Now even as the adjective aiónios typically referred back to God as a causal source, so it came to function as a kind of eschatological term, a handy reference to the age to come. This is because the New Testament writers identified the age to come as a time when God’s presence would be fully manifested, his purposes fully realized, and his redemptive work eventually completed. So just as eternal life is a special quality of life, associated with the age to come, whose causal source lies in the eternal God himself, so eternal punishment is a special form of punishment, associated with the age to come, whose causal source lies in the eternal God himself. In that respect, the two are exactly parallel. But neither concept carries any implication of unending temporal duration; and even if it did carry such an implication, we would still have to clarify what it is that lasts forever. If the life associated with the age to come should be a form of life that continues forever, then any correction associated with that age would likewise have effects that literally endure forever. Indeed, even as eternal redemption is in no way a temporal process that takes forever to complete, neither would an eternal correction be a temporal process that takes forever to complete. (“A Pauline Interpretation of Divine Judgement” in Universal Salvation?, pp. 46-47)
I cannot judge the adequacy of Talbott’s proposal; but it at least demonstrates the variety of interpretive possibilities open to the exegete.
Now consider how Matt 25:46 reads when the word kólasis, traditionally rendered “punishment” in English translations, is given an alternative, but possible, rendering—chastisement: God chastises not to exact vengeance (timoria) but to correct, convert, and purify. Although kólasis can certainly be used in a retributive sense (e.g., 2 Macc 4:38), it may also signify remedial punishment. In the late 2nd/early 3rd century, Clement of Alexandria clearly distinguished between kólasis and timoria: “For there are partial corrections [padeiai] which are called chastisements [kólasis], which many of us who have been in transgression incur by falling away from the Lord’s people. But as children are chastised by their teacher, or their father, so are we by Providence. But God does not punish [timoria], for punishment [timoria] is retaliation for evil. He chastises, however, for good to those who are chastised collectively and individually” (Strom. 7.16). Yet even if biblical exegetes should determine that kolasis in Matt 25:36 and elsewhere in the New Testament most likely denotes retributive or ruinating punishment, this is perfectly compatible with the doctrine of universal salvation, as long as the punishment is finite and temporary.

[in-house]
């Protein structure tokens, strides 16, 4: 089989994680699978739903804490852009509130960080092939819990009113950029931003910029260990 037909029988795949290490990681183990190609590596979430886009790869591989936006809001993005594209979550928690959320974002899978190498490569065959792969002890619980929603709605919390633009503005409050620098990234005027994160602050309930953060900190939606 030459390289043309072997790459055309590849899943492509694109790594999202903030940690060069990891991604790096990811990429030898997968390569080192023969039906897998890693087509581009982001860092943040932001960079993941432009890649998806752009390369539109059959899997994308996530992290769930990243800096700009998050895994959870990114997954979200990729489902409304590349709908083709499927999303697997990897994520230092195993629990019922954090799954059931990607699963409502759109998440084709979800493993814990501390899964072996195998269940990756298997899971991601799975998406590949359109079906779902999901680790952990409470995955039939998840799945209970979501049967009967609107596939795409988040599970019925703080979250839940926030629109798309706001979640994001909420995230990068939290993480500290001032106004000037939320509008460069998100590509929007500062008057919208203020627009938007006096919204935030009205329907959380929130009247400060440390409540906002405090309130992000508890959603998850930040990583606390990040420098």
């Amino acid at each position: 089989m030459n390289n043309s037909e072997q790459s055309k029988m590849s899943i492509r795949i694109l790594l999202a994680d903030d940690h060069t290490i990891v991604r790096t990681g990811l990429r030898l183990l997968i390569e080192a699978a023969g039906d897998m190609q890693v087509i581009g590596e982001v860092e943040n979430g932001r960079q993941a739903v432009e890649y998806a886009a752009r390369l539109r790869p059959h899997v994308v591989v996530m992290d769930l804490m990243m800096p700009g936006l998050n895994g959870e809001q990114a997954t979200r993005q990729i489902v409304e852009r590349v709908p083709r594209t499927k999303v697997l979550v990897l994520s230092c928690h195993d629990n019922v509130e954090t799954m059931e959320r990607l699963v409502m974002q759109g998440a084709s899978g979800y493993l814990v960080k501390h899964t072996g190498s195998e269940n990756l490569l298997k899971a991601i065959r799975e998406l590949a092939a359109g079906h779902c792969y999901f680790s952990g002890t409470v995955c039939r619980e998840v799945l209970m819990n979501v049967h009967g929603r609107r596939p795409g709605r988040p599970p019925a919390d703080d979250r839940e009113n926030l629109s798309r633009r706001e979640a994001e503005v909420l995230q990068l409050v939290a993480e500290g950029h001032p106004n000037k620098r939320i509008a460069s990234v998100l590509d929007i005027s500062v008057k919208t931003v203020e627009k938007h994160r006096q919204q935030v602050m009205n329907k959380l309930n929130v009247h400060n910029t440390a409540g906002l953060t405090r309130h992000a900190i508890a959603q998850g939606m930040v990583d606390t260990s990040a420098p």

I propose the following as a plausible translation of Matt 25:46: “Then they will go away to eonion chastisement, but the righteous to eonion life.” The advantage of this translation is that it leaves open legitimate interpretive possibilities and does not read into the text later dogmatic developments.
The lexical evidence is neither decisive nor probative; but it does indicate that Matthew 25, and by implication the rest of the New Testament, need not be interpreted to support the traditional understanding of an eternal hell. “True,” writes Robin Parry, “the age to come is everlasting, but that does not necessitate that the punishment of the age to come lasts for the duration of that age, simply that it occurs during that age and is appropriate for that age. … Any interpretation of Gehenna must be compatible with the claim that God is love and would never act in a way towards a person that was not ultimately compatible with what is best for that person. Any interpretation of Gehenna as a punishment must be compatible with the claim that divine punishment is more than retributive but has a corrective intention as well (for divine punishment of the sinner must be compatible with, and an expression of, God’s love for that sinner). Any interpretation of Gehenna must be compatible with God’s ultimate triumph over sin and the fulfilment of his loving purpose of redeeming all his creatures” (The Evangelical Universalist, p. 148).
I am no Bible scholar. I am relying completely on the scholarship of others. I offer the above only to suggest that the New Testament can be plausibly read in ways that do not deny the universalist hope. The plain meaning of the Scriptures—the Bible as read according to the criteria of historical-critical exegesis—does not impose the doctrine of everlasting perdition. “Eternal” punishment need not be forever.
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(This is a revised and expanded version of an article originally published in July 2014.)